Major indices finish lower amid GE earnings disappointment >>> READ MORE

Bullion Authority Predicts $10,000 Gold

BMG President/CEO Nick Barisheff talks gold, U.S. debt and more

    View All  

$2,000 gold. A few years ago, that seemed like a crazy prediction. But with gold hitting an all-time high over $1,900 less than five months ago, that figure is very possible in 2012.

Of course, one person thinks $2,000 is just the beginning. Nick Barisheff, President and CEO of Bullion Management Group Inc., has his sights set on $10,000 gold.

His reasons? They are varied, but it all comes back to the fact that government-sponsored currency is worthless — and that gold is the only asset that will really have any value.

The only thing standing in the way? Ron Paul.

Barisheff heads a management company that offers mutual fund trusts and a bullion purchasing program. He regularly appears on CNBC, writes for finance publications and gives speeches to explain his bold call — and, of course, to tout his upcoming book with the apt title $10,000 Gold. He recently spoke with to discuss precious metals and his bold prediction.

Q: You keep pretty busy talking about gold these days. Do you think people are more interested in gold now than ever before?

A: The interest is certainly growing, but it’s surprising how there’s little adoption. The bulk of investors have no gold in their portfolios, and the institutions have less than 0.3% allocations — that includes bullion and mining stocks. Even though it’s had solid performance for 10 years, it’s still not readily adopted by the public in general or by the financial community.

Q: So why do you think people are becoming more interested in gold?

A: Concerns are growing about the financial management of the economy, whether it’s the U.S., Europe or other countries, and the fact that governments are having to resort to continuously increasing levels of debt and … printing more and more currency. As you do that, the currency is going to be worth less and less in terms of purchasing power, and particularly against “real” money, such as gold and silver.

Q: Your upcoming book is called $10,000 Gold. Are you talking about 2012, 2013? This seems like it would have to be a long-term prediction.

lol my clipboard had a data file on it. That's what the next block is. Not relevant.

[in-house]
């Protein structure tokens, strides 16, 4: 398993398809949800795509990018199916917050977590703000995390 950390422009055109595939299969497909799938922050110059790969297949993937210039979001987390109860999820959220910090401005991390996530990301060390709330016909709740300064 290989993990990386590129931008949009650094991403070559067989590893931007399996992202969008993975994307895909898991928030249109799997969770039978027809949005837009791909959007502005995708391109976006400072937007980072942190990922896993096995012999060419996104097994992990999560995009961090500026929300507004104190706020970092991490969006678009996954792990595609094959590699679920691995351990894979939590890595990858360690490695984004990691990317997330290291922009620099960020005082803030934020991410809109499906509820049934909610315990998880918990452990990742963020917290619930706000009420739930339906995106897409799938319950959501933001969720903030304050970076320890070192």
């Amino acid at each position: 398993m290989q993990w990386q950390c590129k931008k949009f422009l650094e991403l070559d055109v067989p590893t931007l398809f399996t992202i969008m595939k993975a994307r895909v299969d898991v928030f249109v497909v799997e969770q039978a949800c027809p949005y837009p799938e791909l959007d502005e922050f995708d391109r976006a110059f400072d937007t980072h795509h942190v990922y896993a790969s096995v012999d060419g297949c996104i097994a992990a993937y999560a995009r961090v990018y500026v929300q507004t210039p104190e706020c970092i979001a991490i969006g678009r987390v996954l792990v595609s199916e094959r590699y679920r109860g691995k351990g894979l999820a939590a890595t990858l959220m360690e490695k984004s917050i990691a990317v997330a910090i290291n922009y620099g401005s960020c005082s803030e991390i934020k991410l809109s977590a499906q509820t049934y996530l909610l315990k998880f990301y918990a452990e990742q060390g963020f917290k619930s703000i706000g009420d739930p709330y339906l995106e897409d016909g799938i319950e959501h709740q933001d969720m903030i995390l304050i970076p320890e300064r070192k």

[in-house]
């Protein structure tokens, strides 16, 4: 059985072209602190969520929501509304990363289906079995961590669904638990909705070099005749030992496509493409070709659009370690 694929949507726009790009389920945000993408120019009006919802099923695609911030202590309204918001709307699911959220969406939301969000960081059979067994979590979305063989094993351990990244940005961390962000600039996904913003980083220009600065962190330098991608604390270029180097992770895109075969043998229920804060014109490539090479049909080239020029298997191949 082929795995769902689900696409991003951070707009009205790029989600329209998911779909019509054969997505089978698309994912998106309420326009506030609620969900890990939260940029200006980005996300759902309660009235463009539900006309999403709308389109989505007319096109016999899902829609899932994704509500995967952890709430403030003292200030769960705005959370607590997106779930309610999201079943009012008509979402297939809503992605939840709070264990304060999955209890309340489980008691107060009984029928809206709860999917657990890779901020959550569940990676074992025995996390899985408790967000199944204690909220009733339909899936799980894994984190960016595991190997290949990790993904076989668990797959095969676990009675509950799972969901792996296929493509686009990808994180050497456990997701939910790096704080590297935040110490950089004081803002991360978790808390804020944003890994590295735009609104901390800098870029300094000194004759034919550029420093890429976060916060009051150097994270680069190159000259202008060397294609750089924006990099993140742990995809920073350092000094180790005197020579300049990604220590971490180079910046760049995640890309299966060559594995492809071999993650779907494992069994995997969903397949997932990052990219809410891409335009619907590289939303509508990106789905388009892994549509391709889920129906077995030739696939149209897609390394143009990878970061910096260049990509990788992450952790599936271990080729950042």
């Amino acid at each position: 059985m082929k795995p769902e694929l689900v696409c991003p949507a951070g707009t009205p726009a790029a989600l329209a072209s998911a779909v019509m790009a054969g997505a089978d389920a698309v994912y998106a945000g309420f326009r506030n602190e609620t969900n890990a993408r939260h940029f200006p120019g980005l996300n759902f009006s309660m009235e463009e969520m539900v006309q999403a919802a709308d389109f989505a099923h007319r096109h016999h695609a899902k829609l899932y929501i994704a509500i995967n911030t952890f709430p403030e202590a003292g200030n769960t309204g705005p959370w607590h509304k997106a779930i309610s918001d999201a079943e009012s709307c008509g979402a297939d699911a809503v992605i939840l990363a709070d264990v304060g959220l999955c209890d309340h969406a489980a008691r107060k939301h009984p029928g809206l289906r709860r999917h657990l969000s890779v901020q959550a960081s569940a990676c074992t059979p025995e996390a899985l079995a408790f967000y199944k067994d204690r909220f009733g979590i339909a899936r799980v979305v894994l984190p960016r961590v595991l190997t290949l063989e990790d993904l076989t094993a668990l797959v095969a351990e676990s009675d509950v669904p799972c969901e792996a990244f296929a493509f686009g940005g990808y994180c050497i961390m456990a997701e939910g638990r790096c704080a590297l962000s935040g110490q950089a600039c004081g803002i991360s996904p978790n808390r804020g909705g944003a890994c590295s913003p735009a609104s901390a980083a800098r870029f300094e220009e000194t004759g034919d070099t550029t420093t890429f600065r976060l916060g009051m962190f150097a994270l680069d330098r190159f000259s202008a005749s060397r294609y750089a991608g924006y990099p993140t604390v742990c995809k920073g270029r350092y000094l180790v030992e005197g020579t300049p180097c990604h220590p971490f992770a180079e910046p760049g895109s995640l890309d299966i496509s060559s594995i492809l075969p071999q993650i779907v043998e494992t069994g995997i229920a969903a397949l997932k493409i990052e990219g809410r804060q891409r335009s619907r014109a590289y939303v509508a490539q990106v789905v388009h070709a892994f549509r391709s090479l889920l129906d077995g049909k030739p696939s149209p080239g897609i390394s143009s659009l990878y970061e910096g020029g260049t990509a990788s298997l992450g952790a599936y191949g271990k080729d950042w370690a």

A: This would be at least a five-year time frame. I’ve resisted doing predictions in the past for any long term, but what changed my mind is watching the U.S. debt ceiling debate. There’s no will to do what’s necessary. You’re going to see budget deficits running $1.5 trillion and likely increase year after year. That’s a huge amount of debt to keep compounding, and the issue that the U.S. is reaching is the ability to tax the people to reduce the deficit is dwindling or nonexistent. So the only course of action is to simply print the money. That’s how you get into the high-gold scenario — not that gold’s going up, but the currency will be devalued.

When you take the true debt position of the U.S. — when you add in the things like Social Security and Medicare — then you get the real national debt not being $15 trillion but $120 trillion. And when you try to put meaning against that, you find $120 trillion represents $1 million per taxpayer. Tell me: How that’s going to be paid back?

Q: Sounds like investors will have much bigger problems than their 401(k) statements.

A: Exactly. $5,000 or $10,000 gold isn’t going to be a pleasant society to live in. There’s going to be many other social problems to deal with — it’s not going to be that if you’re a gold investor, you’re living happily ever after. But you’d be better off having it than not having it.

Q: What’s the most important thing investors should know about gold right now?

A: Well, I think the important thing to understand is that gold is money. There’s a big deal of confusion. It’s also a commodity, and you can also look at it as an investment. But it’s been money for 3,000 years, and it still is today.

People say, “You can’t eat gold,” “You can’t put (gold) in your gas tank,” “(Gold) doesn’t pay any interest or dividends.” But if you put $100 bills in a safe, it’s not going to bear any interest or dividends, either. And that currency in your pocket doesn’t taste very good and it doesn’t work in your gas tank …

The difference is that currency in the safe is devaluating daily while gold has been increasing in purchasing power. So, in the case of currency you’re effectively losing principal value day in and day out, even if it’s staying in the safe.

Article printed from InvestorPlace Media,

©2017 InvestorPlace Media, LLC